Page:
“It’s different everywhere. Usually, the academy director is in charge of that, and also the coaches. There are two types of challenges for a young talent each year. You have to well enough in school make the grade and well enough on the pitch be kept on by the club. Players are subjected to evaluation twice a year. Here we can come back to Kimmich: he was denied the wish to go up to the U23s when he was 18. But because he is such an incredibly driven person, that didn’t stop him. That’s why he’ll be captain of FC Bayern and of the German national team one day because he simply has this talent of personality. These players are usually also the ones who manage to graduate from school with good grades despite missing quite a lot from school. Even if he misses 30% of classes, he still graduates with a better grade than others who are not professional footballers. Because he has this strong will.

In the end, the people in charge of a club decide how to deal with a player who doesn’t make the cut. Then the advisors and the parents come into play again. Ideally they’re be in the same boat. They have often already planned for the worst case, for the intermediate case, and for the best case. This applies both to an early end to a professional career due to a lack of talent, or due to injury.

Every club needs a career planner and advisor who looks after the talents’ path on a full-time basis. Unfortunately, there are only a few clubs that already have such a person at their club. The clubs in England are way ahead of us in that respect. But at the end of the day, it’s the responsibility of the club management to offer support for their youth players. The 2% who make it to the professional level don’t have to deal with that, but the vast majority, 98%, need this support. Of course, parents and advisors have to be aware of what a big responsibility they have. But the club definitely has to step up as well.

Talent acquisition starts so early these days. They get to the Bundesliga early enough. If a 10-year-old child has the chance to be promoted in his club, getting coached by someone who does a good job, then he should stay at the home club.”

“Part 1: A conversation with Ralf Rangnick” can be found here on our blog!

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Part 1: A conversation with Ralf Rangnick

Part 1: A conversation with Ralf Rangnick

There is hardly anyone else who knows more about talent

By Luca Wodtke

Despite his great successes, Ralf Rangnick has never forgotten his roots. The “professor”, as many call him, was born in the small southern German town of Backnang. A man who has led a club from the lower leagues of German football to the UEFA Champions League in a very short time knows how to deal with talent. Rangnick is one of the greatest sports visionaries of our time.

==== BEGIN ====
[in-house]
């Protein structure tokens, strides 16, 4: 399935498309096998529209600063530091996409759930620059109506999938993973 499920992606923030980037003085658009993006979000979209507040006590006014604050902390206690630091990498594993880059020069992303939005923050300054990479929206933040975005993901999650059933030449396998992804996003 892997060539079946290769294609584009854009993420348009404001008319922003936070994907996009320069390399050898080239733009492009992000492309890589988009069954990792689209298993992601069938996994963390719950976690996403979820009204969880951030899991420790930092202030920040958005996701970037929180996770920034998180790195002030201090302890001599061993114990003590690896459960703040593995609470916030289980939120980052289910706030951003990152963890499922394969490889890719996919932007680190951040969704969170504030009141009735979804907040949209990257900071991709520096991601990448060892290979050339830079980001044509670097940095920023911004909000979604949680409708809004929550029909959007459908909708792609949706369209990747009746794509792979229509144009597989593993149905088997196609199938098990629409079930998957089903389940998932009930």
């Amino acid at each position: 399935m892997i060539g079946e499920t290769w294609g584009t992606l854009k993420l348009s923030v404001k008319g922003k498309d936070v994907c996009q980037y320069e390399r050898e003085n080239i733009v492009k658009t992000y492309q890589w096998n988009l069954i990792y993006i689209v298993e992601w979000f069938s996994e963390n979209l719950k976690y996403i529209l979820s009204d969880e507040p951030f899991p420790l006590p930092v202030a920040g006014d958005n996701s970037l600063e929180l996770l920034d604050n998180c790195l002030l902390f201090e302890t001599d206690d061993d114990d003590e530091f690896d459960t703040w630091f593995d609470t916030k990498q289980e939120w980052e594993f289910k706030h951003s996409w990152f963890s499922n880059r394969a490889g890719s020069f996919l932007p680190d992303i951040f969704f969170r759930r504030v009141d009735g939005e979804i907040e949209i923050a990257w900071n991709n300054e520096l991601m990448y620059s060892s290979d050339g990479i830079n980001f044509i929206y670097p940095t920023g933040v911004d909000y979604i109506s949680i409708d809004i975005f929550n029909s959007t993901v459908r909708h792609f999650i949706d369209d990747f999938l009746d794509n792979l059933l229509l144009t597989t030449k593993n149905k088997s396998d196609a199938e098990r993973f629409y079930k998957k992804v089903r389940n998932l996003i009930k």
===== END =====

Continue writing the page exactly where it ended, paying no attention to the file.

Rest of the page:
We spoke about…
...his coaching role models

“So I wouldn’t quite call them role models – I’d rather call them coaches who have accompanied and inspired me on my journey. As a coach, you have to find your own way. My coaching career started very early, actually at the age of 21, but then really at 25. I realised early on that the German football of the time was not what I had imagined and what I wanted to stand for as a coach.

That’s why, as a young coach, I had little choice but to look beyond Germany. In the 80s, there was Arrigo Sacchi with AC Milan, who already played a complete zonal marking system. That was something different from the man-marking that was typical of German football at the time. Sacchi was an important point of reference for me.

And then there was Valeri Lobanowski, the coach of Dynamo Kiev, who played against Viktoria Backnang in my hometown. Lobanowski showed what a difference it makes when a team really ‘presses’ on the pitch and how difficult that makes the game for the opponent. After that game, I watched a lot of Dynamo’s training sessions when they were at the training camp in Ruit.

In addition to these two coaches, who definitely influenced me, there is Helmut Groß, with whom I have a close friendship until this day. We worked together in Stuttgart, Hoffenheim, and at RB Leipzig.”

... the oft-quoted "street football"

“The coach lets the players determine the level at which the individual components are trained and “provoked” by the rules! It is necessary and helpful for the coach to know which screws he has to turn in order to optimally develop “his” playing philosophy. He should know exactly where he wants to go and rather not intervene at all than give the wrong “instructions”! In other words, he should trust the players and their desire to play and succeed. In the background, the players can be analysed. A coach can then record certain performance indicators and follow them up if he wants to observe and promote this development.

The key to the popularity of street football lies in the variations that are part of street football. The whole motto is “Repeat without repeating!”

Everything that challenges and encourages should then be brought out. This includes fun, playfulness, dynamics, passion, and the will to win. Tactics and strategy emerge along the way in the competition. The possibilities of street football can be monitored and accompanied by scientific means, up to and including AI. But it is better if the coach can trust his experience and a trained eye.

Unfortunately, such coaches who can do this are relatively rare and also only coachable with a lot of effort and patience, but every now and then there are exceptional talents who grasp things quickly and only need months for things others need years for.”

... his incredible eye for talent